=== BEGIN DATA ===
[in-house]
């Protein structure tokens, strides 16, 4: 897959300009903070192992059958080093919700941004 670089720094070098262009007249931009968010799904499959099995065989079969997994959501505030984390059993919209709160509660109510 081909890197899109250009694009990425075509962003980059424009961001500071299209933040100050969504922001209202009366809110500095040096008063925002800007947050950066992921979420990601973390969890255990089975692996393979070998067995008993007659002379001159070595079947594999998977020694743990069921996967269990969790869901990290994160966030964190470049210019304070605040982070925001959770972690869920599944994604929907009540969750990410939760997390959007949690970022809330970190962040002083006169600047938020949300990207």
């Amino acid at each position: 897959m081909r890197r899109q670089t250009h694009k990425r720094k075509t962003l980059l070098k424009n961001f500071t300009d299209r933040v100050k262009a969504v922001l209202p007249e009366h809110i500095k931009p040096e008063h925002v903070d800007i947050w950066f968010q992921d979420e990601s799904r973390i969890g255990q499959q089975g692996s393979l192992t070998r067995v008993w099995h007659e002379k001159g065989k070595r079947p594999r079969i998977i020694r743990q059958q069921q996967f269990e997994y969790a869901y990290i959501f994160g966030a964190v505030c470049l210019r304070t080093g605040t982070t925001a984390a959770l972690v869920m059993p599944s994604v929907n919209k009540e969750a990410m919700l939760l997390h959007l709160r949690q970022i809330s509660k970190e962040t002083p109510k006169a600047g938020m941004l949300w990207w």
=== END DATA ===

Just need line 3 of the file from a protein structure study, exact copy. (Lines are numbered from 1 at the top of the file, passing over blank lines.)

């Amino acid at each position: 897959m081909r890197r899109q670089t250009h694009k990425r720094k075509t962003l980059l070098k424009n961001f500071t300009d299209r933040v100050k262009a969504v922001l209202p007249e009366h809110i500095k931009p040096e008063h925002v903070d800007i947050w950066f968010q992921d979420e990601s799904r973390i969890g255990q499959q089975g692996s393979l192992t070998r067995v008993w099995h007659e002379k001159g065989k070595r079947p594999r079969i998977i020694r743990q059958q069921q996967f269990e997994y969790a869901y990290i959501f994160g966030a964190v505030c470049l210019r304070t080093g605040t982070t925001a984390a959770l972690v869920m059993p599944s994604v929907n919209k009540e969750a990410m919700l939760l997390h959007l709160r949690q970022i809330s509660k970190e962040t002083p109510k006169a600047g938020m941004l949300w990207w």